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By Tom Venzor
The Supreme Court of the United States recently issued two devastating blows to life and religious liberty.
First, in Whole Woman’s Health v. Hellerstedt (“Hellerstedt”), by a 5-3 opinion authored by Justice Stephen Breyer, the Court struck down a Texas law that had required abortion clinics to meet the safety standards of ambulatory surgical centers and required doctors performing abortions to have hospital admitting privileges.
Second, in Stormans, Inc. v. Weisman (“Stormans”), the Court denied review of a Washington State regulation requiring a pharmacy to deliver all prescription medications (including abortifacient contraceptives), even if the owner of the pharmacy has a religious objection. Continue reading
If one produces enough abortion-related content, he will notice certain trends and patterns among the pro-choice responses. Certain arguments are made repeatedly and become regular talking points in discussions. Here are some of the arguments I’ve noticed recently, and a brief response to each:
1. Zygotes, embryos and fetuses are potential human beings. They are no more complete human beings that an acorn is a complete oak tree.
Second, we know that a zygote, embryo, or fetus is a living human being because it is growing. If it’s growing, it’s alive, and if it’s alive, it must belong to a species. That species is homo sapiens. Further, if it’s growing, that makes the zygote, embryo, or fetus qualitatively different from an acorn, a single sperm, egg or any entity that is not a unique, growing organism.
Third, a human embryo has a beating heart 21 days after conception and measurable brain waves about 45 days after conception. By 42 days the skeleton is formed and the brain is controlling the movement of muscles and organs. All that happens before the unborn human being is even classified as a fetus. At varying times between the fifth and 12th week after conception, the preborn baby will be able to suck his thumb, smile, squint, kick, roll over, make a fist, curl his toes, and grasp an object placed in the palm.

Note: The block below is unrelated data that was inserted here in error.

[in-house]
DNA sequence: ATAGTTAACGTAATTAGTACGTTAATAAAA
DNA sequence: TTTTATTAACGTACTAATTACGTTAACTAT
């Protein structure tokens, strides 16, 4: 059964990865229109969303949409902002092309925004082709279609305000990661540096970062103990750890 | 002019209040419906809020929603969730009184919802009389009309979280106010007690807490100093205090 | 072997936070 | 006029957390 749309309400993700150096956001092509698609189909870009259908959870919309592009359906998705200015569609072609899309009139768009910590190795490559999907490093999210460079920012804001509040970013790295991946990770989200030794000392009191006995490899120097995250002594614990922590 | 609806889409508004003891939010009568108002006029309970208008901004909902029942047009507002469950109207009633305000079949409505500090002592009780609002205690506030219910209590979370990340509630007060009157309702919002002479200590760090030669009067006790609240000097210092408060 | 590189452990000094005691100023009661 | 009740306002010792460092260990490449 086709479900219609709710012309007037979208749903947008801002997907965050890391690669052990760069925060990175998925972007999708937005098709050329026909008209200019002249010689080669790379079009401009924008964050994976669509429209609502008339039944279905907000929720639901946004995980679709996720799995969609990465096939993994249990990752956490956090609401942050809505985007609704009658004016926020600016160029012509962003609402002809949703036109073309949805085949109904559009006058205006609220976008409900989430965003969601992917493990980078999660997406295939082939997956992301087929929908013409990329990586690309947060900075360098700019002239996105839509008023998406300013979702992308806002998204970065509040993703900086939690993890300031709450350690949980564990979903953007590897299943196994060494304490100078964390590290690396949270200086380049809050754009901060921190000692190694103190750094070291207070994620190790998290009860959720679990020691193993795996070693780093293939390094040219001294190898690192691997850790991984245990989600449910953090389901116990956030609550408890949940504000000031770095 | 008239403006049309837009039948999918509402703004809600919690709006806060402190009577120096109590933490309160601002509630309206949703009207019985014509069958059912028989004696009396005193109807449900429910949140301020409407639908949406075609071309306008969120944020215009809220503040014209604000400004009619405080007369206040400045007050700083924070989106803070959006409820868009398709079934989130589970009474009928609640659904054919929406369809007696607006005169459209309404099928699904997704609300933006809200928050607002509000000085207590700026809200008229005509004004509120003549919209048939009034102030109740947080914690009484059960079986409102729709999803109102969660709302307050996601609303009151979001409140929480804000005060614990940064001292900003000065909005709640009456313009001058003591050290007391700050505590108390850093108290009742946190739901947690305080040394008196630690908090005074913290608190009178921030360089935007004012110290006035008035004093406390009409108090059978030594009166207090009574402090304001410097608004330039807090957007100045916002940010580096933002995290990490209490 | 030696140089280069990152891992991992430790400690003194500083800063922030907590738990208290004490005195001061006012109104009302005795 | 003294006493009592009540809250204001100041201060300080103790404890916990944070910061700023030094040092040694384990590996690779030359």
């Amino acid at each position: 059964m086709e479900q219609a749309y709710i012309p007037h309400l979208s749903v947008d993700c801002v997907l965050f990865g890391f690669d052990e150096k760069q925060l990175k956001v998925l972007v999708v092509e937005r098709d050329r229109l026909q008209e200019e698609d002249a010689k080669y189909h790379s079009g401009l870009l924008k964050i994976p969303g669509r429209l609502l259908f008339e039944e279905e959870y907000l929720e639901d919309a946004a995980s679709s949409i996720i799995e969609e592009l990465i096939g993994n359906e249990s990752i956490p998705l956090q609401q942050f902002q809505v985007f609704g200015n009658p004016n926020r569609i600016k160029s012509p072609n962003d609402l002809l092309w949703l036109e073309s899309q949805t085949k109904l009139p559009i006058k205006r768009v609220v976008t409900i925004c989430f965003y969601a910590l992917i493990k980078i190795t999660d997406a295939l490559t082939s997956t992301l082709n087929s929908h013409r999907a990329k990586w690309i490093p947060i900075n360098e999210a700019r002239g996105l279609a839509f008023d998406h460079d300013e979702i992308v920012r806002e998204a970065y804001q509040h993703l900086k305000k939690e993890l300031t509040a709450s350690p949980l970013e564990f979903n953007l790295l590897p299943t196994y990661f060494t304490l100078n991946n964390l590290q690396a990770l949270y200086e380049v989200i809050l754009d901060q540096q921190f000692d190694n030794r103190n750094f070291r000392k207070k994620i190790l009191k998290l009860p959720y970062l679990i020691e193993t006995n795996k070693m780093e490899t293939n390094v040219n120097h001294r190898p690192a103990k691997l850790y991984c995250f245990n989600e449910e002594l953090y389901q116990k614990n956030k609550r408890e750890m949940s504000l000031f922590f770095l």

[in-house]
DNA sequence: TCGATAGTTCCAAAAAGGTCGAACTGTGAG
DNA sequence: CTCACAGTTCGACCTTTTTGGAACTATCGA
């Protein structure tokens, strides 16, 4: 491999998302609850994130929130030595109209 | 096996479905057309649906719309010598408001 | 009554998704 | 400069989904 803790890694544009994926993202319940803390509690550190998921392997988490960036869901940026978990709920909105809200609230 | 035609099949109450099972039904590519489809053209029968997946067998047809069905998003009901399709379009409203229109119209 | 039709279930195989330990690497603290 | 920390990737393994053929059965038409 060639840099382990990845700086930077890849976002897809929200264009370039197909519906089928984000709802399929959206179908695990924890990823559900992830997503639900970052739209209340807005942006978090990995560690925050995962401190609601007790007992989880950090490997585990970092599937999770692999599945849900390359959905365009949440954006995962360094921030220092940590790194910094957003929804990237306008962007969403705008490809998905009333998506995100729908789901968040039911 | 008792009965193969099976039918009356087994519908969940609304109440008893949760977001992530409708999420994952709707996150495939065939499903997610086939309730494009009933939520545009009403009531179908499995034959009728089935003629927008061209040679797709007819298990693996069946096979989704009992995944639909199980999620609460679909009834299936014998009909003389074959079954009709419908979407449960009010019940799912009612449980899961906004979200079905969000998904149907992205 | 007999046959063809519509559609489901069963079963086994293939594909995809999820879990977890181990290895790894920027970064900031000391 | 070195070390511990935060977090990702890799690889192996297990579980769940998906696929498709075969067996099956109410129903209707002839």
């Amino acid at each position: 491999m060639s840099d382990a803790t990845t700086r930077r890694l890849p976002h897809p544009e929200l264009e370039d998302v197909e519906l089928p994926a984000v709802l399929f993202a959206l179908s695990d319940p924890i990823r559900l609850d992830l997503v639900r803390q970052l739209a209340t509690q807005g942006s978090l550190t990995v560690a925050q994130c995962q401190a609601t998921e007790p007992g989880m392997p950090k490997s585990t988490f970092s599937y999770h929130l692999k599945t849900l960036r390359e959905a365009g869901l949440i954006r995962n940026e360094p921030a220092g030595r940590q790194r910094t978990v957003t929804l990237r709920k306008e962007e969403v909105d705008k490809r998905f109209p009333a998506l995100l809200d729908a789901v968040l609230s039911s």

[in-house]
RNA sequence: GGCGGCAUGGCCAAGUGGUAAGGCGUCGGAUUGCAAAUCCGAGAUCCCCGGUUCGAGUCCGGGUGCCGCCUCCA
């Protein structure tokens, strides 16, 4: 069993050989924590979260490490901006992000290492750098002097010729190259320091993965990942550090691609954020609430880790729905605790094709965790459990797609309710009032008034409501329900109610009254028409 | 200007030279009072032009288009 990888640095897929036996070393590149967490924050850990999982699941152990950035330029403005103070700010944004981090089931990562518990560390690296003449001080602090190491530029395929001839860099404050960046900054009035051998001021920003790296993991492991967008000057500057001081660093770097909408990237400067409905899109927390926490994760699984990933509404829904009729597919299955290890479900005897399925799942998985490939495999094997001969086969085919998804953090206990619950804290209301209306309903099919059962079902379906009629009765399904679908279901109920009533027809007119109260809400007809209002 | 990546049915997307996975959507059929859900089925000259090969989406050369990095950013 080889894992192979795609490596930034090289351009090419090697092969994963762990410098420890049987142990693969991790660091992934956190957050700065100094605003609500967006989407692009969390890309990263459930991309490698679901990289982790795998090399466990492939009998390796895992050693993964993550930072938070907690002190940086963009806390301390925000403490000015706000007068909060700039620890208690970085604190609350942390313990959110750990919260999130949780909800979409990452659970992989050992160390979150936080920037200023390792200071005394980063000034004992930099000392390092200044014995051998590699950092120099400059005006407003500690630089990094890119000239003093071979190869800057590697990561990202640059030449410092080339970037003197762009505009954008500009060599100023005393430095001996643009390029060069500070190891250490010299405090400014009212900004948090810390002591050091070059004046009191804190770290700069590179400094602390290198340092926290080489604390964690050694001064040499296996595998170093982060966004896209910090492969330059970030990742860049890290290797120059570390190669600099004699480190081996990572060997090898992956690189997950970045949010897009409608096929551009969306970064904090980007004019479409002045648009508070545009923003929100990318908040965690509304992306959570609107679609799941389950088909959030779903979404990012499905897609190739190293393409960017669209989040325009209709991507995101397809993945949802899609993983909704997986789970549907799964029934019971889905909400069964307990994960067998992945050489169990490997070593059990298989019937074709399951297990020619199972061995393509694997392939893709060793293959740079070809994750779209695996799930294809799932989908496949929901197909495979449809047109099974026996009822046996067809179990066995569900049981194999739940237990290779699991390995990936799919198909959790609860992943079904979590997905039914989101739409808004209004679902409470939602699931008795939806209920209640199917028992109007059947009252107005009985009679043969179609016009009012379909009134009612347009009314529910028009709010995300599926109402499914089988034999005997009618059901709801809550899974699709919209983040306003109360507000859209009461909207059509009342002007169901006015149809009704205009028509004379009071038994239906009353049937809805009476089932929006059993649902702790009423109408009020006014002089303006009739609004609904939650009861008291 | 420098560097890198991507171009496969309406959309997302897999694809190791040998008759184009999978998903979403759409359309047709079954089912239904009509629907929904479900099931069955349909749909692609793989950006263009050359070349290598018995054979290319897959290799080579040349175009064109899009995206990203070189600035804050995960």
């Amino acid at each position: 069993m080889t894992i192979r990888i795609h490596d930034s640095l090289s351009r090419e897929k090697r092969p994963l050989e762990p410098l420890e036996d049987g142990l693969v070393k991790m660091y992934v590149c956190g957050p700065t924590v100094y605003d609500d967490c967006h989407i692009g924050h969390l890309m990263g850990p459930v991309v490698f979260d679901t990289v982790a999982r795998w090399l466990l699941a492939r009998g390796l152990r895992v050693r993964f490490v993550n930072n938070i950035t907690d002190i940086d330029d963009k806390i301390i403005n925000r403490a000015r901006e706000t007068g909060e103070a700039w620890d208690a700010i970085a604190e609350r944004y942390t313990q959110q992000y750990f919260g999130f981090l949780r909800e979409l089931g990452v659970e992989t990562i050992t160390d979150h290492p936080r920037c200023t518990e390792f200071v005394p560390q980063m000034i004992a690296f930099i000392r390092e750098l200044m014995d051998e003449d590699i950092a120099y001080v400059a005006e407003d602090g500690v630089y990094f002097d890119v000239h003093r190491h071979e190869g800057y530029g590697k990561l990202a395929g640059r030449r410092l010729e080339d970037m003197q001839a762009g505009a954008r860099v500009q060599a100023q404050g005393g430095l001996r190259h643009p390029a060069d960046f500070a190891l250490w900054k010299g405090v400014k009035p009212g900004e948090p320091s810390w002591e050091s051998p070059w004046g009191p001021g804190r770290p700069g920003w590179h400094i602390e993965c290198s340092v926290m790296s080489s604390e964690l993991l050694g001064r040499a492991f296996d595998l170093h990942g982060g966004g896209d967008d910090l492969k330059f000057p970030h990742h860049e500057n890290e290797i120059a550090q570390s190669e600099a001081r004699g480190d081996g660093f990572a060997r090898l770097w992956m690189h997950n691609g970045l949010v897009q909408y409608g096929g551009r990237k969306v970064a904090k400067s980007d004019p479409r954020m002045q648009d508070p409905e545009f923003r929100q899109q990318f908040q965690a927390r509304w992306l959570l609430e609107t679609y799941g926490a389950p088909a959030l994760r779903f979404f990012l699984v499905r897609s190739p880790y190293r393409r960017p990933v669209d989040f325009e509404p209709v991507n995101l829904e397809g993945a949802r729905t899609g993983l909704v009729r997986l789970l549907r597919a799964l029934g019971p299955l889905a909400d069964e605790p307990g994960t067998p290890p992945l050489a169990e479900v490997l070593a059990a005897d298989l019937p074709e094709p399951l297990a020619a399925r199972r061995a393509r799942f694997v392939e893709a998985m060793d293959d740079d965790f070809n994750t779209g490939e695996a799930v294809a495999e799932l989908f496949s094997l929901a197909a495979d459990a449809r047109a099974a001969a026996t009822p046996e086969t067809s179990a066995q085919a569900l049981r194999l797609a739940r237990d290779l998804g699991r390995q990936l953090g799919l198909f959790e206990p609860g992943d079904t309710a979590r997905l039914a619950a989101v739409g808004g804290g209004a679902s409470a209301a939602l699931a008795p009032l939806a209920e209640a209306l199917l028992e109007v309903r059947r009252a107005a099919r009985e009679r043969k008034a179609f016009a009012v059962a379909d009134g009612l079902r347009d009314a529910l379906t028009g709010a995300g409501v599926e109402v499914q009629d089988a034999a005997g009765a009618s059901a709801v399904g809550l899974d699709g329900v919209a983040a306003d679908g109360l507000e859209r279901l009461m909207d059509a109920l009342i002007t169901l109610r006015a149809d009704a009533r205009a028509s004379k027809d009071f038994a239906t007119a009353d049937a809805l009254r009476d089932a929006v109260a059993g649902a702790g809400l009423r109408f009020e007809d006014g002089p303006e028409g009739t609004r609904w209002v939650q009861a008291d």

Read the rest of the article here.
As you’re probably aware, earlier this week the Supreme Court came down with its most important ruling on abortion in years. The ruling struck down a law out of Texas which required, among other things, that abortion facilities meet the same minimal health and safety standards as other ambulatory surgical centers and that abortionists have admitting privileges at nearby hospitals.
It was arguably the most sensible law ever enacted related to abortion. It meant that abortion facilities could not be filthy wastelands, needed to meet fire codes, and had to be capable of wheeling an unconscious person outside to an ambulance in the event of an emergency. It meant that if a woman suffered a ruptured uterus during the procedure, the abortionist would need to be able to admit her to a hospital as expediently as possible.
But the law was struck down. The ruling – aside from being one more example of the federal government infringing on the rights of states to govern themselves – served to demonstrate just how entrenched abortion is in the modern political sphere.
There is no shortage of takeaways that one could glean from this, but here are three of the most important.
Read the rest of the article here.
Bob Hayes, who previously wrote an open letter to men suffering after an abortion, was on KVSS radio recently to share his story of post-abortion healing. Take a listen to hear Bob’s testimony.
In April 2011, I began working with the post-abortion ministry Rachel’s Vineyard. The ministry hosts weekend retreats for men and women who have chosen or been a part of an abortion. Over the years I have witnessed many amazing transformations in the lives of retreatants. Not only that, I have learned an incredible amount about faith, forgiveness, and the pain that abortion can cause in a person’s life.
The retreat weekends have a unique way of helping men and women come to know forgiveness and experience the loving acceptance of others who have also chosen to abort their children. The weekends offer a safe, non-judgmental, non-politicized environment for post-abortive persons to tell their stories, examine how abortion has affected their lives, and be heard.
But what makes the weekends so effective at bringing about healing and peace in a person’s life? Perhaps the secret lies in the importance of storytelling.
Read the article here.
The story of Jade Rees was making its way around the internet last week, and rightfully so. It was a tragic story of depression complicated by abortion that ultimately ended in suicide.
As the original story acknowledged, Rees was far from mentally stable before the abortion, having suffered from a history of depression and eating disorders. The abortion, by all accounts, is what pushed her over the edge. The story maintained that she was listening to an Ed Sheeran song about miscarriage while she penned her suicide note.